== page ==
My first real job was doing digital print design for a book. It was a eighty page art book with ten pages of full color photography of painting. I had used Apple computers all through college to edit QuickTime movies that became part of video installation art. Then someone asked me if I knew how to use them. As in “Do you know how to use this computer thingy?”. They didn’t ask if I’d done a book design before. Just had I used a Apple computer. I said yes.
This job took me out of the studio using mechanical tools and paint brushes and thrust me into the office. I spent that entire summer in-front of a computer slinging digital files. Previously I had sworn I would never work in a office. I went to get a Fine Arts degree because I felt I did not have the skills and temperament to work “in business”. That skepticism mixed with creativity forced me on a path to reinvent the office environment.
Since that first job I’ve worked in lots of offices. From the nine to five to visiting clients and working at home. I cultivated a career as a ‘tech guy’. Someone who is known to use the left side of their brain. But I had been born with a strong right side and trained to use it.
For those who learned I had a Fine Arts degree it was very confusing. Why would a “artist” be working in a office and know about computers? Because the stereotype of the socially inept and uncreative computer nerd had sunk in peoples’ minds. This stereotype would soon be turned on its head by a new generation who used digital tools to create. And it happened that those tools, computers, like to be operated in a air-conditioned office.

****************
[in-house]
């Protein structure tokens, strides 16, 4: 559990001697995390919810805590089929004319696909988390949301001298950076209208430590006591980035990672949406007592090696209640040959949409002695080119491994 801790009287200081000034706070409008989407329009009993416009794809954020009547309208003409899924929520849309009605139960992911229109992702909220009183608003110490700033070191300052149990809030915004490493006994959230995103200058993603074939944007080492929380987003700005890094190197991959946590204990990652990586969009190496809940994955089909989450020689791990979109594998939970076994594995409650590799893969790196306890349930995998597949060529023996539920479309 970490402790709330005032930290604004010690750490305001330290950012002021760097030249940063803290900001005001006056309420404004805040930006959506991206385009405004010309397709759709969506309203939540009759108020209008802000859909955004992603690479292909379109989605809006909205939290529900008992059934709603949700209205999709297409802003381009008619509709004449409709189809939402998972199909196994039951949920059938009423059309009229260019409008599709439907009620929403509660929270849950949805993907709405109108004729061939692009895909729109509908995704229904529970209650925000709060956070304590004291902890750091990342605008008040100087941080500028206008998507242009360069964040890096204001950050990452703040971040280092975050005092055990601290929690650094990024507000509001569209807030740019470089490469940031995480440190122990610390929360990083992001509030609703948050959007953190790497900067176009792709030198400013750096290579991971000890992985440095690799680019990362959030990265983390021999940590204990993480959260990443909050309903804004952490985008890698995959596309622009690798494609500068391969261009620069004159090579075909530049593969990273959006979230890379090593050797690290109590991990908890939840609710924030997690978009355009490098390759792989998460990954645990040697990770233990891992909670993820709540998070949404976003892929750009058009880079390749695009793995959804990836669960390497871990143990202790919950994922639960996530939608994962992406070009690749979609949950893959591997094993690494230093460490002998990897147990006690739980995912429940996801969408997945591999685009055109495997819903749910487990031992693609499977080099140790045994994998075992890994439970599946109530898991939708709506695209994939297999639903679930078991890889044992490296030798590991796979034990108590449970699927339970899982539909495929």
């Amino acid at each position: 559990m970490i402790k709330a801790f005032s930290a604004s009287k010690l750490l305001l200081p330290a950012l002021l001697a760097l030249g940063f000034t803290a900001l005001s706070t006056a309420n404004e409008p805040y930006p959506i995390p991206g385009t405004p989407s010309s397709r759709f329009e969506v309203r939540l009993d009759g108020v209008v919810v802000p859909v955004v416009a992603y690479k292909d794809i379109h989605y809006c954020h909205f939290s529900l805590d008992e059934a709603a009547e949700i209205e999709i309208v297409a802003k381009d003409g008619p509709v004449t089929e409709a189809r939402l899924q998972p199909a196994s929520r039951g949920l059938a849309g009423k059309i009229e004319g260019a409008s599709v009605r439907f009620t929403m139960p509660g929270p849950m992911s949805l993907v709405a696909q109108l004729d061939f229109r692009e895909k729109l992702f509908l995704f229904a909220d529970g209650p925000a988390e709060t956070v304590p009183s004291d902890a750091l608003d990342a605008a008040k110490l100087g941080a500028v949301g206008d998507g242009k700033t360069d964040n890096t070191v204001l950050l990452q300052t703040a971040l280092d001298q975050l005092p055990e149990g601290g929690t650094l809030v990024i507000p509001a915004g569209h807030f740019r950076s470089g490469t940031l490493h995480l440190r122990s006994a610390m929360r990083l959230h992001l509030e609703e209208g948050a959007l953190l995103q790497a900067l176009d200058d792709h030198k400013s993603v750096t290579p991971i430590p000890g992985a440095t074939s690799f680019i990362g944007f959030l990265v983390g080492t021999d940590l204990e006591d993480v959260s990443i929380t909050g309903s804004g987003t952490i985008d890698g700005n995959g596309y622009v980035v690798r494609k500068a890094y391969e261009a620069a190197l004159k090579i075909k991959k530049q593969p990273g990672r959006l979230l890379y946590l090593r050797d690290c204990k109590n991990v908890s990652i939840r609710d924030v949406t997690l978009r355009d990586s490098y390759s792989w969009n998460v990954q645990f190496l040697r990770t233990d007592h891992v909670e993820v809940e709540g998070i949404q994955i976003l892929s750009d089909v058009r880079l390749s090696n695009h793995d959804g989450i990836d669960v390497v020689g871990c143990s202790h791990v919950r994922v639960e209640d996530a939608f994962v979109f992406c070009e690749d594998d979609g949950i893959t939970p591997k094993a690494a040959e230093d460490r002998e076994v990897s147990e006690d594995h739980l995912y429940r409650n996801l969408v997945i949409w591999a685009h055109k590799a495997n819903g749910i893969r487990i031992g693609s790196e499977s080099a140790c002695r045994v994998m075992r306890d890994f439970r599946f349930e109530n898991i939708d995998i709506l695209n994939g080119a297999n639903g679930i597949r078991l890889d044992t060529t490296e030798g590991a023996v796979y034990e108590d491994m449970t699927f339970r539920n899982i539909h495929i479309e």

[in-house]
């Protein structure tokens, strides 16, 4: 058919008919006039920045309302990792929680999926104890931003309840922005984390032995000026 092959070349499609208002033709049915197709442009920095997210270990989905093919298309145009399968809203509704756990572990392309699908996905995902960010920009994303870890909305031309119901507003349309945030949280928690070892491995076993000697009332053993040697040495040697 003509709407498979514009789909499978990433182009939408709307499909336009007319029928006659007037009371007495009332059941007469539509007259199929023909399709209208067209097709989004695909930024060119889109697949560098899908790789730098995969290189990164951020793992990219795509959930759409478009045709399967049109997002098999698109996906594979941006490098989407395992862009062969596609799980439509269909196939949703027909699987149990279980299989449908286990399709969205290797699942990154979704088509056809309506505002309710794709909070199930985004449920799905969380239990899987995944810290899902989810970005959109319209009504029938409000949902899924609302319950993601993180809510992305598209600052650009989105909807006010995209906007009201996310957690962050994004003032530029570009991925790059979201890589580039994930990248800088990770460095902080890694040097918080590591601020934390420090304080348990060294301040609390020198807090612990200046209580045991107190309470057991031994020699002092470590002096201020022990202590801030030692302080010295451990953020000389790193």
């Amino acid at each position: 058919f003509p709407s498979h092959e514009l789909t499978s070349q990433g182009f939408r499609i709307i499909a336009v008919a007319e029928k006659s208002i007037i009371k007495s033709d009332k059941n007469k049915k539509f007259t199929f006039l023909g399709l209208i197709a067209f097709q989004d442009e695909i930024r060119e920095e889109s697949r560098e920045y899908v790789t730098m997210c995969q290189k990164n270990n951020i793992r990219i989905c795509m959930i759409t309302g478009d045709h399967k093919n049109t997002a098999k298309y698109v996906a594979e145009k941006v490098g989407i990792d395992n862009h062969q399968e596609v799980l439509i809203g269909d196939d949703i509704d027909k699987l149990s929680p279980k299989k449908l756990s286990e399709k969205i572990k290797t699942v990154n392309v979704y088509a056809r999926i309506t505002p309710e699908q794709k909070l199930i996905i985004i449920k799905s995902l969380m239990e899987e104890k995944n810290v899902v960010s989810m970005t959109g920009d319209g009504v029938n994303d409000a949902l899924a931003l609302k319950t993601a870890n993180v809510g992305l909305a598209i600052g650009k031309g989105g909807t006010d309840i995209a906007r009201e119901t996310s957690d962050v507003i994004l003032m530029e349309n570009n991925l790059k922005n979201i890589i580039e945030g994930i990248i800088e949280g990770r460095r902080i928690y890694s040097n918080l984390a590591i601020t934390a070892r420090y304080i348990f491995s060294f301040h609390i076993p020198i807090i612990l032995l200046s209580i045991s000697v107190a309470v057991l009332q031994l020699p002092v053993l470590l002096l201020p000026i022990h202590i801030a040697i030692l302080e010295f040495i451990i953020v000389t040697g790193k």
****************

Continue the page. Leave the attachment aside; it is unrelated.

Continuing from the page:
I’ll admit a certain amount of internal pressure to please my parents. They were very skeptical about my desire to go to art school. My mother reminded me what a bad idea it was all through college and long after. So in some sort of response I sought after and obtained jobs at businesses. In part to prove I could do it. For as a child I had learned that I could do anything if I wanted to.
Now I am about start a new chapter in my career. I’ve spent the past three years working in a office environment I created from the ground up. It coincided with my first experience being a entrepreneur. Something I had dreamt about for decades but avoided.
Some of the blog posts that follow will be a debriefing about what I’ve learned. Primarily about creating highly productive work environments. It involves interior design, community building, the changing nature of work and play, how to save money when building a office, the element of time, and the truth that less really is more.
So check back as I get all this info out of my skull. Please forgive my horrendous grammar, poor spelling, and dyslexic word flipping. This is just a sketchbook for now. Maybe one day this will become a proper book.